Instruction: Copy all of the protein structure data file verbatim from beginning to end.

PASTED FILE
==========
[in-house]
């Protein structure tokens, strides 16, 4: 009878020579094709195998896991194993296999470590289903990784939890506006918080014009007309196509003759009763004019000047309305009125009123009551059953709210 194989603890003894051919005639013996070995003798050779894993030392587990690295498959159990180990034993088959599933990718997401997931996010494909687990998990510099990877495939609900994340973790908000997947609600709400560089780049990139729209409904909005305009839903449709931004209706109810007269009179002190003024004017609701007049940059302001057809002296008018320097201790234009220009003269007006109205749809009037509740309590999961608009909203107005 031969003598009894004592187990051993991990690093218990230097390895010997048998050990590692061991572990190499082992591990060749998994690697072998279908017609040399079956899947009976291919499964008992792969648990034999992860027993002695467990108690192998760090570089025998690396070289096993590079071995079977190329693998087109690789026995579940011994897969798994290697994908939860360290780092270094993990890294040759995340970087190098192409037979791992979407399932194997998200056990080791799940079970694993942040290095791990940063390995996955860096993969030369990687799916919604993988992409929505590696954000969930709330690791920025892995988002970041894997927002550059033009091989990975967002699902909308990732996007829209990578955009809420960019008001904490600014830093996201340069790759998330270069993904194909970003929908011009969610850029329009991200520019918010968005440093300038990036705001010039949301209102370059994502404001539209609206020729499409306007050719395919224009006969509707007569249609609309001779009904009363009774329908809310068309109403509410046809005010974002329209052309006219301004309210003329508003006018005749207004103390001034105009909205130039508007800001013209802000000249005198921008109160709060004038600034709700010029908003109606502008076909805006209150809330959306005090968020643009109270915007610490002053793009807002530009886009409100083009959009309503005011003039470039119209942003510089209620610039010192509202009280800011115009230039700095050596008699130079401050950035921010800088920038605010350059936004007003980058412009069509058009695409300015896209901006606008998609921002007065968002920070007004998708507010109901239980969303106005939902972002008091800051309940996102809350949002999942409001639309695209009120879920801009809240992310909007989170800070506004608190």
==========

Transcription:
[in-house]
């Protein structure tokens, strides 16, 4: 009878020579094709195998896991194993296999470590289903990784939890506006918080014009007309196509003759009763004019000047309305009125009123009551059953709210 194989603890003894051919005639013996070995003798050779894993030392587990690295498959159990180990034993088959599933990718997401997931996010494909687990998990510099990877495939609900994340973790908000997947609600709400560089780049990139729209409904909005305009839903449709931004209706109810007269009179002190003024004017609701007049940059302001057809002296008018320097201790234009220009003269007006109205749809009037509740309590999961608009909203107005 031969003598009894004592187990051993991990690093218990230097390895010997048998050990590692061991572990190499082992591990060749998994690697072998279908017609040399079956899947009976291919499964008992792969648990034999992860027993002695467990108690192998760090570089025998690396070289096993590079071995079977190329693998087109690789026995579940011994897969798994290697994908939860360290780092270094993990890294040759995340970087190098192409037979791992979407399932194997998200056990080791799940079970694993942040290095791990940063390995996955860096993969030369990687799916919604993988992409929505590696954000969930709330690791920025892995988002970041894997927002550059033009091989990975967002699902909308990732996007829209990578955009809420960019008001904490600014830093996201340069790759998330270069993904194909970003929908011009969610850029329009991200520019918010968005440093300038990036705001010039949301209102370059994502404001539209609206020729499409306007050719395919224009006969509707007569249609609309001779009904009363009774329908809310068309109403509410046809005010974002329209052309006219301004309210003329508003006018005749207004103390001034105009909205130039508007800001013209802000000249005198921008109160709060004038600034709700010029908003109606502008076909805006209150809330959306005090968020643009109270915007610490002053793009807002530009886009409100083009959009309503005011003039470039119209942003510089209620610039010192509202009280800011115009230039700095050596008699130079401050950035921010800088920038605010350059936004007003980058412009069509058009695409300015896209901006606008998609921002007065968002920070007004998708507010109901239980969303106005939902972002008091800051309940996102809350949002999942409001639309695209009120879920801009809240992310909007989170800070506004608190």